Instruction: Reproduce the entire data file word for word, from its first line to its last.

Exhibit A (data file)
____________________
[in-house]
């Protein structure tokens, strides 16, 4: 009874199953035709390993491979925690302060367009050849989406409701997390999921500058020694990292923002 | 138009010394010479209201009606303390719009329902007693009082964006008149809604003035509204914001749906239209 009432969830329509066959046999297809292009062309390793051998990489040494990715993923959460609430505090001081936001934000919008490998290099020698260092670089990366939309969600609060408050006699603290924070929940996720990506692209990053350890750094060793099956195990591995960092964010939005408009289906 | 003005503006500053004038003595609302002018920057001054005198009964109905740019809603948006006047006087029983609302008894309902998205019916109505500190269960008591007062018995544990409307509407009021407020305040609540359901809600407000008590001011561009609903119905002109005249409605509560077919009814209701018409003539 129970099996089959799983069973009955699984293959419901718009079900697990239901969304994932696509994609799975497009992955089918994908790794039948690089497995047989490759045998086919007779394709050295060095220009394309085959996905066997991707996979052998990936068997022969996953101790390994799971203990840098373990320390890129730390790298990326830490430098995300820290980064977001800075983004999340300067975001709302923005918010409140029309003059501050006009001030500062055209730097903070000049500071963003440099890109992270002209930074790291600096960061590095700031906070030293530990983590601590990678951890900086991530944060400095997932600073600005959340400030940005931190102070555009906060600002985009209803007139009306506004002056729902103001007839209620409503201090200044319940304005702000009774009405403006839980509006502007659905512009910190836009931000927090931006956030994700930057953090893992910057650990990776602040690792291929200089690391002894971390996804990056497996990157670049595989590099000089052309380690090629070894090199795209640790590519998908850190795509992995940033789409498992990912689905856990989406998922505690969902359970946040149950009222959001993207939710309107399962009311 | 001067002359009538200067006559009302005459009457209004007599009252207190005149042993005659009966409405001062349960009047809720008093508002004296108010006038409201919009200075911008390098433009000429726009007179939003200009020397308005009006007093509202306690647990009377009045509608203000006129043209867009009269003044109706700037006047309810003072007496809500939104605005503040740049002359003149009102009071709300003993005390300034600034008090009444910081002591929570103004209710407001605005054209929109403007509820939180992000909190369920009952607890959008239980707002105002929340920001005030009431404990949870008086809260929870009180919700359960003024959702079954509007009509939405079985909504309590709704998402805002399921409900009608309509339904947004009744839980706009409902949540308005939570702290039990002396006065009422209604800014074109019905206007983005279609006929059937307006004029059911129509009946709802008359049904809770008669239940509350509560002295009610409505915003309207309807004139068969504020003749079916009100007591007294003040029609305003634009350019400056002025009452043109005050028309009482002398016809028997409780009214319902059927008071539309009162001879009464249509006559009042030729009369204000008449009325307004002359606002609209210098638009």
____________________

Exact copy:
[in-house]
């Protein structure tokens, strides 16, 4: 009874199953035709390993491979925690302060367009050849989406409701997390999921500058020694990292923002 | 138009010394010479209201009606303390719009329902007693009082964006008149809604003035509204914001749906239209 009432969830329509066959046999297809292009062309390793051998990489040494990715993923959460609430505090001081936001934000919008490998290099020698260092670089990366939309969600609060408050006699603290924070929940996720990506692209990053350890750094060793099956195990591995960092964010939005408009289906 | 003005503006500053004038003595609302002018920057001054005198009964109905740019809603948006006047006087029983609302008894309902998205019916109505500190269960008591007062018995544990409307509407009021407020305040609540359901809600407000008590001011561009609903119905002109005249409605509560077919009814209701018409003539 129970099996089959799983069973009955699984293959419901718009079900697990239901969304994932696509994609799975497009992955089918994908790794039948690089497995047989490759045998086919007779394709050295060095220009394309085959996905066997991707996979052998990936068997022969996953101790390994799971203990840098373990320390890129730390790298990326830490430098995300820290980064977001800075983004999340300067975001709302923005918010409140029309003059501050006009001030500062055209730097903070000049500071963003440099890109992270002209930074790291600096960061590095700031906070030293530990983590601590990678951890900086991530944060400095997932600073600005959340400030940005931190102070555009906060600002985009209803007139009306506004002056729902103001007839209620409503201090200044319940304005702000009774009405403006839980509006502007659905512009910190836009931000927090931006956030994700930057953090893992910057650990990776602040690792291929200089690391002894971390996804990056497996990157670049595989590099000089052309380690090629070894090199795209640790590519998908850190795509992995940033789409498992990912689905856990989406998922505690969902359970946040149950009222959001993207939710309107399962009311 | 001067002359009538200067006559009302005459009457209004007599009252207190005149042993005659009966409405001062349960009047809720008093508002004296108010006038409201919009200075911008390098433009000429726009007179939003200009020397308005009006007093509202306690647990009377009045509608203000006129043209867009009269003044109706700037006047309810003072007496809500939104605005503040740049002359003149009102009071709300003993005390300034600034008090009444910081002591929570103004209710407001605005054209929109403007509820939180992000909190369920009952607890959008239980707002105002929340920001005030009431404990949870008086809260929870009180919700359960003024959702079954509007009509939405079985909504309590709704998402805002399921409900009608309509339904947004009744839980706009409902949540308005939570702290039990002396006065009422209604800014074109019905206007983005279609006929059937307006004029059911129509009946709802008359049904809770008669239940509350509560002295009610409505915003309207309807004139068969504020003749079916009100007591007294003040029609305003634009350019400056002025009452043109005050028309009482002398016809028997409780009214319902059927008071539309009162001879009464249509006559009042030729009369204000008449009325307004002359606002609209210098638009």